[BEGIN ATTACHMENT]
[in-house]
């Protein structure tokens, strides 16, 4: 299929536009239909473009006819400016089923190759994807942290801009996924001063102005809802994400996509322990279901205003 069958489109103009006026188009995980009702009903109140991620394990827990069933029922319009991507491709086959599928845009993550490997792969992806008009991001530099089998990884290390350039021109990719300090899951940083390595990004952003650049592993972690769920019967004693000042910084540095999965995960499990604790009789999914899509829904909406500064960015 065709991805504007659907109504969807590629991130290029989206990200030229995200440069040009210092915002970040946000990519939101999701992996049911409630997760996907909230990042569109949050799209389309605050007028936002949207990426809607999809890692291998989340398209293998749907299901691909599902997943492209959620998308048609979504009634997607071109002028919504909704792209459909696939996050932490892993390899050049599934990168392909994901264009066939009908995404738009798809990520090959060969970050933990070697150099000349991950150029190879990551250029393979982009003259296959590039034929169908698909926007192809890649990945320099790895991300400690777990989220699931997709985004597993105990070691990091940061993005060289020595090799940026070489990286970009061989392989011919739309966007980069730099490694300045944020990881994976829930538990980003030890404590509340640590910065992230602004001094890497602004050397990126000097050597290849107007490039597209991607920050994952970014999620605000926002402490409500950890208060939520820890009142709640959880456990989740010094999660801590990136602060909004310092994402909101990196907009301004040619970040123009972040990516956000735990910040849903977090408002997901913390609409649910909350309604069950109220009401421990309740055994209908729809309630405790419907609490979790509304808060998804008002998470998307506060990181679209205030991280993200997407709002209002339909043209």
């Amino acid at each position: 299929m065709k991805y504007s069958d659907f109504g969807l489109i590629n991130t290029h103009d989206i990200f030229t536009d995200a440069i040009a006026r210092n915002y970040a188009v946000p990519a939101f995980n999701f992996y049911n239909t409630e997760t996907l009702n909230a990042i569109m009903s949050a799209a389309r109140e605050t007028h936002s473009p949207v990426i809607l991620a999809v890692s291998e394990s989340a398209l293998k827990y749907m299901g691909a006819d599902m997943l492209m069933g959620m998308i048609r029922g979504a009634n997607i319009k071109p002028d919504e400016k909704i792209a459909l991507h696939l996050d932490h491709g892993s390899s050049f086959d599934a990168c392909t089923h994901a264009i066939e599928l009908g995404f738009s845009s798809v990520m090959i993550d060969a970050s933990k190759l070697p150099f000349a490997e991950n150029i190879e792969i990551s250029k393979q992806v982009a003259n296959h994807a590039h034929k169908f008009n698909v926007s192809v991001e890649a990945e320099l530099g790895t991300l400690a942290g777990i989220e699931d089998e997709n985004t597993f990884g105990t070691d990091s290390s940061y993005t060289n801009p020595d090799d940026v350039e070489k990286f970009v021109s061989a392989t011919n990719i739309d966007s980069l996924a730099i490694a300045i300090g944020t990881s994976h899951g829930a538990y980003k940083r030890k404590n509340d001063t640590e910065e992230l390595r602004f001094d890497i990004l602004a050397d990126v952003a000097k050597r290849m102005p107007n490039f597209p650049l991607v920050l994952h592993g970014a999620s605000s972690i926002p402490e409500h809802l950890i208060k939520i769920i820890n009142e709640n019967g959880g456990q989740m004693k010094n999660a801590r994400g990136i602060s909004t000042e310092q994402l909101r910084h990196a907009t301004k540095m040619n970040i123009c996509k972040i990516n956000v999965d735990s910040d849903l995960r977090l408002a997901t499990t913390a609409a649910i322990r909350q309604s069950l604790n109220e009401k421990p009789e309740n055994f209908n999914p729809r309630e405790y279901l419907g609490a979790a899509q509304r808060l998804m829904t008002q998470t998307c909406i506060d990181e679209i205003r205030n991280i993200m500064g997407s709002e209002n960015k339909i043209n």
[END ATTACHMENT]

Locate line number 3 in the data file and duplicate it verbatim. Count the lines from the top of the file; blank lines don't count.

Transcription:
């Amino acid at each position: 299929m065709k991805y504007s069958d659907f109504g969807l489109i590629n991130t290029h103009d989206i990200f030229t536009d995200a440069i040009a006026r210092n915002y970040a188009v946000p990519a939101f995980n999701f992996y049911n239909t409630e997760t996907l009702n909230a990042i569109m009903s949050a799209a389309r109140e605050t007028h936002s473009p949207v990426i809607l991620a999809v890692s291998e394990s989340a398209l293998k827990y749907m299901g691909a006819d599902m997943l492209m069933g959620m998308i048609r029922g979504a009634n997607i319009k071109p002028d919504e400016k909704i792209a459909l991507h696939l996050d932490h491709g892993s390899s050049f086959d599934a990168c392909t089923h994901a264009i066939e599928l009908g995404f738009s845009s798809v990520m090959i993550d060969a970050s933990k190759l070697p150099f000349a490997e991950n150029i190879e792969i990551s250029k393979q992806v982009a003259n296959h994807a590039h034929k169908f008009n698909v926007s192809v991001e890649a990945e320099l530099g790895t991300l400690a942290g777990i989220e699931d089998e997709n985004t597993f990884g105990t070691d990091s290390s940061y993005t060289n801009p020595d090799d940026v350039e070489k990286f970009v021109s061989a392989t011919n990719i739309d966007s980069l996924a730099i490694a300045i300090g944020t990881s994976h899951g829930a538990y980003k940083r030890k404590n509340d001063t640590e910065e992230l390595r602004f001094d890497i990004l602004a050397d990126v952003a000097k050597r290849m102005p107007n490039f597209p650049l991607v920050l994952h592993g970014a999620s605000s972690i926002p402490e409500h809802l950890i208060k939520i769920i820890n009142e709640n019967g959880g456990q989740m004693k010094n999660a801590r994400g990136i602060s909004t000042e310092q994402l909101r910084h990196a907009t301004k540095m040619n970040i123009c996509k972040i990516n956000v999965d735990s910040d849903l995960r977090l408002a997901t499990t913390a609409a649910i322990r909350q309604s069950l604790n109220e009401k421990p009789e309740n055994f209908n999914p729809r309630e405790y279901l419907g609490a979790a899509q509304r808060l998804m829904t008002q998470t998307c909406i506060d990181e679209i205003r205030n991280i993200m500064g997407s709002e209002n960015k339909i043209n």